FILE - Florida Felon Voting Rights

Former felon Yolanda Wilcox, left, fills out a voter registration form as her best friend Gale Buswell looks on at the Supervisor of Elections office Tuesday, Jan. 8, 2019, in Orlando, Fla.

A federal lawsuit filed by two Duval County women Monday is the fourth lodged against the state since Gov. Ron DeSantis signed into law a bill that requires felons pay all fines, fees and restitution before their voting rights are restored.

The latest lawsuit, filed in the U.S. District Court in Tallahassee, joins three filed in Gainesville on Friday and Saturday claiming Senate Bill 7066 violates the U.S. Constitution’s equal protection clause by imposing a “poll tax” and excessive fines on felons.

The lawsuits argue that when Floridians approved Amendment 4 to restore as many as 1.4 million felons’ voting rights by a 64.5 percent margin in November, there was no mention on the ballot of placing conditions on that restoration such as paying all court costs, including restitution, first.

But after assuming office in January, DeSantis said the constitutional amendment required an “implementing bill.”

During the legislative session, Republican lawmakers installed the requirement that felons pay all fines, fees and restitution before being eligible to vote, claiming it was a concession supporters had agreed to when the proposed amendment was reviewed by the state’s Supreme Court.

Although SB 7066 allows felons to petition a judge to waive fees or fines, or convert them to community service hours, opponents argued that including financial obligations, which for some can run into hundreds of thousands or even millions of dollars in restitution, is essentially a financial disqualification for many felons who often can only find low-wage work.

Following contentious hearings and capital protests, SB 7066 was adopted by the Senate in a 22-17 vote and by the House in a 67-42 tally. Both votes were strictly partisan, with Democrats in opposition.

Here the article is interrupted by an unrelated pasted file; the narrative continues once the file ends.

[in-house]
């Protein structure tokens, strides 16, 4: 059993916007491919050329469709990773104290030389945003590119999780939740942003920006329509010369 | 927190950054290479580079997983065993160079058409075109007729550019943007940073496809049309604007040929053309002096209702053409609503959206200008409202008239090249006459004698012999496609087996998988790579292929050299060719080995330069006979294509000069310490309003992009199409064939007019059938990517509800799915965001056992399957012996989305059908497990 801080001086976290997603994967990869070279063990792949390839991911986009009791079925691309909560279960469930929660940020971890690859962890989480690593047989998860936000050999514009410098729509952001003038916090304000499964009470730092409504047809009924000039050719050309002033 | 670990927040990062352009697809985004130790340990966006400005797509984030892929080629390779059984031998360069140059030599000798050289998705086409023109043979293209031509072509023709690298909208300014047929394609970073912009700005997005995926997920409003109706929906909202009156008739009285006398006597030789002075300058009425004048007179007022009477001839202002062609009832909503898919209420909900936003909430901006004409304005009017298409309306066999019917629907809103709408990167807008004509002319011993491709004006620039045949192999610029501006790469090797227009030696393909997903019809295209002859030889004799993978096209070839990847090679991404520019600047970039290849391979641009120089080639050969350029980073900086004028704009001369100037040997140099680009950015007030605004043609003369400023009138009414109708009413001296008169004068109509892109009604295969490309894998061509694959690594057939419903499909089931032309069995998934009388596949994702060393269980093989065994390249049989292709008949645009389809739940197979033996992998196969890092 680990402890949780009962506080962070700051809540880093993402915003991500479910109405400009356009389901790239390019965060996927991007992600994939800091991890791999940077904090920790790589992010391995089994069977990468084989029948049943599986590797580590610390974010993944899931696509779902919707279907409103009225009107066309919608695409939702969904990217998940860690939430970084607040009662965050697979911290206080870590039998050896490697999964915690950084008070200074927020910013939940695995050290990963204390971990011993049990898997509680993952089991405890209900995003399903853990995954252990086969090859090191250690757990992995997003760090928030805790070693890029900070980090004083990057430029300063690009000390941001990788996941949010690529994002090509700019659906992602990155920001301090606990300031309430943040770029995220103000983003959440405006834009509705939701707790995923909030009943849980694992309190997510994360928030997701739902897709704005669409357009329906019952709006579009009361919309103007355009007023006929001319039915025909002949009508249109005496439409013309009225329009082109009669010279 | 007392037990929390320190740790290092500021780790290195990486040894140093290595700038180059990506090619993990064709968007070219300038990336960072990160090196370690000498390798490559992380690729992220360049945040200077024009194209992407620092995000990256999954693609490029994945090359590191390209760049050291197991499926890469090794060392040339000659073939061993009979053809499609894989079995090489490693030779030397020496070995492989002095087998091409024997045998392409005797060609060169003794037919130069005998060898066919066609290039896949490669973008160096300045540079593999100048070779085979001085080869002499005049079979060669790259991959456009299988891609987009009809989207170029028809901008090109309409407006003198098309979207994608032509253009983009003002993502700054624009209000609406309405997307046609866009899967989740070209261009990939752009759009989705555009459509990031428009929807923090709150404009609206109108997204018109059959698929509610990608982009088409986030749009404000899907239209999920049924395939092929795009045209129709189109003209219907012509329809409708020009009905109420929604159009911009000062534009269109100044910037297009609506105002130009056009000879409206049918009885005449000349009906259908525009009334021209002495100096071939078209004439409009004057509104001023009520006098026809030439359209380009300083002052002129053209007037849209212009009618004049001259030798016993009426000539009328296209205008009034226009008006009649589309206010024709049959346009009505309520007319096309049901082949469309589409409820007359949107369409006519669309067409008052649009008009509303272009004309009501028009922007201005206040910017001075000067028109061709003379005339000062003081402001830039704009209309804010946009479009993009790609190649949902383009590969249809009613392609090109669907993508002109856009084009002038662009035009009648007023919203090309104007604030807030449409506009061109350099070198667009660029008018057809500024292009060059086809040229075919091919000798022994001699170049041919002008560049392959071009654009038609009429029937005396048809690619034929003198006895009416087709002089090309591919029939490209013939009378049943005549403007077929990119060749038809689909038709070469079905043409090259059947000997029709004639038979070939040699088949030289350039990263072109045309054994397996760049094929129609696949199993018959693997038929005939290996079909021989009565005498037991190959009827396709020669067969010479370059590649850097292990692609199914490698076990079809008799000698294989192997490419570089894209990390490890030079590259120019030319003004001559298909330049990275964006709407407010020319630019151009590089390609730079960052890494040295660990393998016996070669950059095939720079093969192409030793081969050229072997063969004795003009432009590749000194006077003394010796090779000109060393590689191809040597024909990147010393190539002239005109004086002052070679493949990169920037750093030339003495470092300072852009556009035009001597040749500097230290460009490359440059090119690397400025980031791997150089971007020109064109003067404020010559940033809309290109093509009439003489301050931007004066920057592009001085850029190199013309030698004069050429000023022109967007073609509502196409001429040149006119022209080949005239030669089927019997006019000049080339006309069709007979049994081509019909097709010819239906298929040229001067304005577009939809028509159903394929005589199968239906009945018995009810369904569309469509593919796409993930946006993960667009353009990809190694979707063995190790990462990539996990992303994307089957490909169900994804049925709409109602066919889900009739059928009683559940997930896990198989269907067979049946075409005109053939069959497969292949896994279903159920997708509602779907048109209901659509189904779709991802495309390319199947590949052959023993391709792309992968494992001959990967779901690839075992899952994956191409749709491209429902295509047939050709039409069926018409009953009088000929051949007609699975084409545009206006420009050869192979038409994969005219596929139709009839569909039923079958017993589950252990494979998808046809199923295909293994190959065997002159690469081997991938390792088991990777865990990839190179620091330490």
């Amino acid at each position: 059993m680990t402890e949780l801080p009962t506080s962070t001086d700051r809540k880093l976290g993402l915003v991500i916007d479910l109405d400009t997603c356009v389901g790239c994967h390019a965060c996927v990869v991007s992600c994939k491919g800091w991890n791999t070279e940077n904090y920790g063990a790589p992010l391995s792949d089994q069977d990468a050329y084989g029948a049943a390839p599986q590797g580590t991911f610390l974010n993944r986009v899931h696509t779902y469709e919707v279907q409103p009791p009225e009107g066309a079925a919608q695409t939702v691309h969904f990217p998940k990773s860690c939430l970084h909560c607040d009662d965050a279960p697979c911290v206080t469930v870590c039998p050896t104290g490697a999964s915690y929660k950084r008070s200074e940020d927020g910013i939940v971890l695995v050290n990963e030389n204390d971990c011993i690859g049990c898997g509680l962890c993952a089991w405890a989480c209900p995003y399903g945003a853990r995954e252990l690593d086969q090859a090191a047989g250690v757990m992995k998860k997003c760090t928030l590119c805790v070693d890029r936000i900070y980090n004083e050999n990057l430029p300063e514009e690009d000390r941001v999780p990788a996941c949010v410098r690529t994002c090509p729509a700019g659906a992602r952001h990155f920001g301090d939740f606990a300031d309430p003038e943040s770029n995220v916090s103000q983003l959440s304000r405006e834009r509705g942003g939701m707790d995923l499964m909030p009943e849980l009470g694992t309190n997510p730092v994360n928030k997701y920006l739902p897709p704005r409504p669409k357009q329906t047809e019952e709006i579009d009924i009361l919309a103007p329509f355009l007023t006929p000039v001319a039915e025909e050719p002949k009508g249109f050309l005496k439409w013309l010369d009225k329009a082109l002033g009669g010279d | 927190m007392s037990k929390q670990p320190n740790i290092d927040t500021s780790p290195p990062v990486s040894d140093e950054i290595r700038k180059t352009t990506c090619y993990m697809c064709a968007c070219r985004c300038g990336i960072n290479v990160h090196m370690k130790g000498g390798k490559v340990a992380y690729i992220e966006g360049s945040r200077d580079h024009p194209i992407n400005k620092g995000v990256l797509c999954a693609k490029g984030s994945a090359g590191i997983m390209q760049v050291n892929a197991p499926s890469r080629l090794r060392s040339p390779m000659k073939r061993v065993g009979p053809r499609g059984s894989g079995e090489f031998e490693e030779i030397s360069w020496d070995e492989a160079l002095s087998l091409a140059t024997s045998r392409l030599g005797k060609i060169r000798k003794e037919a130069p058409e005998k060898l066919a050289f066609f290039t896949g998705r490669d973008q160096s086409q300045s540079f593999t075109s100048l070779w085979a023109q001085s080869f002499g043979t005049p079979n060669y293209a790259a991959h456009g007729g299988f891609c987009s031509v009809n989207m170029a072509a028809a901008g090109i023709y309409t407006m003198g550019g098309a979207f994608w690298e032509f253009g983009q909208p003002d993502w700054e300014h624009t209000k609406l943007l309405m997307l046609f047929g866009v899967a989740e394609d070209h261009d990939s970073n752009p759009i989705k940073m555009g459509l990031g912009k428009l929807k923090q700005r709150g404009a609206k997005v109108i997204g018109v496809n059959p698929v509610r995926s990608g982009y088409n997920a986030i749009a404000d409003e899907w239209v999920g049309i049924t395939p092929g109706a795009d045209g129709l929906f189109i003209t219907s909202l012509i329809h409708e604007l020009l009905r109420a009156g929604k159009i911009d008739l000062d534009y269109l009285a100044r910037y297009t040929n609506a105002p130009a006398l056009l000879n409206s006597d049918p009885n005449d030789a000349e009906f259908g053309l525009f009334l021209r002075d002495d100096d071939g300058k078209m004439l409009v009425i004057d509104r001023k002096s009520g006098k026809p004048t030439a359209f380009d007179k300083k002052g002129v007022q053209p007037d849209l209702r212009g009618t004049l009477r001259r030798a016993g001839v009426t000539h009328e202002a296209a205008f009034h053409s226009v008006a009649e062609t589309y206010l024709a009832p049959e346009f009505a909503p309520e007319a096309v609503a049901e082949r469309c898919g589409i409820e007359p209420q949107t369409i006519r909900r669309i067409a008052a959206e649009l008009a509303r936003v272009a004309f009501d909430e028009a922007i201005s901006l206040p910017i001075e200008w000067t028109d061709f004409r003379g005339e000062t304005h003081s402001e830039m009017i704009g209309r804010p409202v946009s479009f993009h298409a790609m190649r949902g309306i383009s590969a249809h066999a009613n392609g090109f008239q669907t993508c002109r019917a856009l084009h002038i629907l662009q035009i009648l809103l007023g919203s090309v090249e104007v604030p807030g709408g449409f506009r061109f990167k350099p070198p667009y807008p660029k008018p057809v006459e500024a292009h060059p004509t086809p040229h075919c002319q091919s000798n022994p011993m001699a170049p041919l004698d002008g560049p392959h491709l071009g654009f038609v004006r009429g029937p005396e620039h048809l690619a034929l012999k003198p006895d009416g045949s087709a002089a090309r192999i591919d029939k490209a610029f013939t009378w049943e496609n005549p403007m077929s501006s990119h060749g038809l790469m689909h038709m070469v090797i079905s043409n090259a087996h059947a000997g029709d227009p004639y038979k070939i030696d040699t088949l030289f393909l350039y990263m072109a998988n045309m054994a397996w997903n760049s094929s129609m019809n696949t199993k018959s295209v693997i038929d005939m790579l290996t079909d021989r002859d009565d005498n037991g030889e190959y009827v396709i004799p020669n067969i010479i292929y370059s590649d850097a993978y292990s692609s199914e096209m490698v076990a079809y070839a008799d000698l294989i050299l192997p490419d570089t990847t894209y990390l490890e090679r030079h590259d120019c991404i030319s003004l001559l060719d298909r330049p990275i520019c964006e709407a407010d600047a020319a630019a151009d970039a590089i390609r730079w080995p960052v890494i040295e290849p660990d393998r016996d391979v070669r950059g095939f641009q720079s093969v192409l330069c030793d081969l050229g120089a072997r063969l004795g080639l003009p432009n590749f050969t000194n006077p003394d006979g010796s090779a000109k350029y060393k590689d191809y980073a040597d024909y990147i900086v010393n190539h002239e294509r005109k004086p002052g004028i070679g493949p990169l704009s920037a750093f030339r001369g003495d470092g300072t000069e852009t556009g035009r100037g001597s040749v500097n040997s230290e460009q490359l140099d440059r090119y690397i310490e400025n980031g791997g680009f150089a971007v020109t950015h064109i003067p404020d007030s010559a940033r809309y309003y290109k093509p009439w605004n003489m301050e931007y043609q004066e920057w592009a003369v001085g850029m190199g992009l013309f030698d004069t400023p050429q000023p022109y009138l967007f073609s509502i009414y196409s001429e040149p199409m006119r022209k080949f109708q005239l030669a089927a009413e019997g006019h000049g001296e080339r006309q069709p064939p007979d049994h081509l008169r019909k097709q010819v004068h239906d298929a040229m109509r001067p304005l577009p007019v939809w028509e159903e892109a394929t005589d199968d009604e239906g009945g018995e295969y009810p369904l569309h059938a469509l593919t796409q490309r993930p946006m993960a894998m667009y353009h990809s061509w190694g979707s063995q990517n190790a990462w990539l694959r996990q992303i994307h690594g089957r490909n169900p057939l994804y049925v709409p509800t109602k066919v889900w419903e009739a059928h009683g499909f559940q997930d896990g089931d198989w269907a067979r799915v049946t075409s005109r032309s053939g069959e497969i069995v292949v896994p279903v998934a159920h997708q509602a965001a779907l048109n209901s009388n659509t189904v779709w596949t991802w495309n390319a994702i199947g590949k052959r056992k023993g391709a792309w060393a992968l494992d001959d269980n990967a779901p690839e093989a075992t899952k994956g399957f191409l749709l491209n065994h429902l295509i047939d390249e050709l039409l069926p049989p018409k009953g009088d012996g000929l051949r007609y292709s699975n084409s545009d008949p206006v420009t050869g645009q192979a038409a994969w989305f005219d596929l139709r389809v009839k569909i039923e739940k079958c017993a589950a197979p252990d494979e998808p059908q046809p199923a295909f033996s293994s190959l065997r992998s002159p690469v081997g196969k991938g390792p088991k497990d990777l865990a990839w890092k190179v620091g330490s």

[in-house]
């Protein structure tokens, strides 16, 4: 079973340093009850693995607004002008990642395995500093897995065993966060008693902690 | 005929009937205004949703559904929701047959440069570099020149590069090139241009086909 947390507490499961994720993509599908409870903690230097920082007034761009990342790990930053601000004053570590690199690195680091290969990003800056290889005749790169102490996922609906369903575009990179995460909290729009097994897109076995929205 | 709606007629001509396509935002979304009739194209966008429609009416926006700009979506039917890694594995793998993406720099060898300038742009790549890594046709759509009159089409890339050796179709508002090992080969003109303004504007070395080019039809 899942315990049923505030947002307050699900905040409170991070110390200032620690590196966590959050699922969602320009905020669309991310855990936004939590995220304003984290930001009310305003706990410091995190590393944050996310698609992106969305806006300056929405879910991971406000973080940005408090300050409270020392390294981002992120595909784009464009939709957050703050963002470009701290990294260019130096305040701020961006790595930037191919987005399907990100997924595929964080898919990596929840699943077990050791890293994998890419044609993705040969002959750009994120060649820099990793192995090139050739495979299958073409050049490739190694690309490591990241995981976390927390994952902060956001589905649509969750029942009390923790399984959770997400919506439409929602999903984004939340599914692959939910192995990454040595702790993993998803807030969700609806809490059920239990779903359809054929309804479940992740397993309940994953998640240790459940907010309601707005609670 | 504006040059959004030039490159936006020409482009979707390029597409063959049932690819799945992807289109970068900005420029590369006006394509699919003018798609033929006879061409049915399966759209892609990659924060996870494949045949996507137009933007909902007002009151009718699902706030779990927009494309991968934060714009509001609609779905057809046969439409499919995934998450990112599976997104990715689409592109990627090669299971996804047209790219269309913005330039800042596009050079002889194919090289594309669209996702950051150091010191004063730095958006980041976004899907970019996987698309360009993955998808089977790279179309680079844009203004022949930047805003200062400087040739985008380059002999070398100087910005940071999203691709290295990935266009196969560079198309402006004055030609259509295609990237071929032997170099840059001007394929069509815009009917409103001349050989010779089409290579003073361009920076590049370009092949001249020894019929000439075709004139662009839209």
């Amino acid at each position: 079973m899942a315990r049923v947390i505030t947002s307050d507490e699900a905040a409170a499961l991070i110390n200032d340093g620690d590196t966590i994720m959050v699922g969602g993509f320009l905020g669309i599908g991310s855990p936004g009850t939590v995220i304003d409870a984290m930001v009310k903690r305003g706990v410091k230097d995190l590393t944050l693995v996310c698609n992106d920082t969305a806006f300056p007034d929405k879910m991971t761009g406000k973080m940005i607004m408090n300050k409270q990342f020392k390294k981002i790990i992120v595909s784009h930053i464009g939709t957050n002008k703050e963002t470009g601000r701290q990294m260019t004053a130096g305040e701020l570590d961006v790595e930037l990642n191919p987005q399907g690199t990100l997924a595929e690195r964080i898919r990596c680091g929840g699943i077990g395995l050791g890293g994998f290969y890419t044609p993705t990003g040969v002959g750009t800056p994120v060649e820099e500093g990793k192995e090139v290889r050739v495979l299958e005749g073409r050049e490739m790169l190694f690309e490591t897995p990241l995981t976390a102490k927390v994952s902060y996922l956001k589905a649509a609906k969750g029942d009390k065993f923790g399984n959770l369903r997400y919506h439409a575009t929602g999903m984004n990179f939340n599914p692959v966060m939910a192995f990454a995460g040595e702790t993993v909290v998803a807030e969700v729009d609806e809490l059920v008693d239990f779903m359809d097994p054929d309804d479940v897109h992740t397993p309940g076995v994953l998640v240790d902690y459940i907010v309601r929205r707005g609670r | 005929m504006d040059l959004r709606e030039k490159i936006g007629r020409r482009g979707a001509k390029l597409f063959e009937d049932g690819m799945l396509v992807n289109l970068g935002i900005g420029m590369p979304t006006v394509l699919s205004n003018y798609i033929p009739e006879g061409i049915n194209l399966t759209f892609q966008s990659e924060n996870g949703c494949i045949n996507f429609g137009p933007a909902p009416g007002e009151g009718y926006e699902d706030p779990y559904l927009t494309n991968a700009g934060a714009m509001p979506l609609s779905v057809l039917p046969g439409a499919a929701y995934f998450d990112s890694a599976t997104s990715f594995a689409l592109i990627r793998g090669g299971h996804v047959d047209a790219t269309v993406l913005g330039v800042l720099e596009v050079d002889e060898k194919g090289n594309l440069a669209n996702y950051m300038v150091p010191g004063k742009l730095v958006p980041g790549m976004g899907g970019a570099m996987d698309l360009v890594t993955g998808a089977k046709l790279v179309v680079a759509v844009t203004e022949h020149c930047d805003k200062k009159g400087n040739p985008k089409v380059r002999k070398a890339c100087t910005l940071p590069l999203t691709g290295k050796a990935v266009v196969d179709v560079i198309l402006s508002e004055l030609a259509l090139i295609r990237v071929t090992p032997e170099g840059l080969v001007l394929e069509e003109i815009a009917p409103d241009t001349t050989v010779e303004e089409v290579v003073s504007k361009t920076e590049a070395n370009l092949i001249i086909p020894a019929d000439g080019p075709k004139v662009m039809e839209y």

After DeSantis signed the bill into law Friday evening – the last day he could do so before it went into effect automatically – a 74-page complaint was filed, literally, minutes later in Gainesville by the American Civil Liberties Union of Florida, the League of Women Voters of Florida, the NAACP Legal Defense and Educational Fund and the Brennan Center for Justice at NYU School of Law.

In the first of two lawsuits filed Friday night, the groups claimed making felons’ right to vote conditional on whether they can afford to pay fines and restitution violate the First,14th, 15th and 21st amendments.

“The financial restrictions this law places on the right to vote will have a disproportionate impact on Black and low-income citizens,” League of Women Voters of Florida President Patricia Brigham said in a statement. “It is for this reason that we have filed suit in federal court to overturn this blatant attempt at voter suppression.”

The Campaign Legal Center announced on Saturday that it had filed a third federal lawsuit challenging the new law.

On Monday, the Southern Poverty Law Center filed a fourth lawsuit on behalf of Rosemary Osborne McCoy, 61, and Sheila Diana Singleton, 56, of Duval County, claiming the new law denies their “right to vote based purely on their low-income economic status.”

The lawsuit argues the financial requirement “is a direct contravention of the clear and unambiguous language in Amendment 4” and that it violates the 14th, 24th – which outlawed poll taxes – and 8th amendments.

According to the lawsuit, McCoy and Singleton were convicted of felonies, served full sentences in prison, completed probation, paid court fines and fees. McCoy served two years in prison for 2015 felony convictions for racketeering, fraud and grand theft.

Singleton served six months in jail and three years probation for a 2011 felony conviction of exploiting the elderly.

They both registered to vote earlier this year and cast ballots in spring elections. But then each were was informed she still owes thousands of dollars in court-ordered restitution payments, making them ineligible to vote. McCoy owes $7,531 and Singleton at least $14,913, according to the suit.

“Neither Plaintiff McCoy nor Plaintiff Singleton have the financial means to satisfy their monetary obligations as a precondition to being eligible to vote pursuant to Senate Bill 7066,” the lawsuit claims. “Under Senate Bill 7066, Plaintiffs’ eligibility to vote is based entirely on their financial status.”

The suit maintains McCoy and Singleton volunteer in their community and “work every day to address the very poverty-related issues that contributed to their own mistakes,” encouraging young people to avoid their mistakes and to vote, the suit states.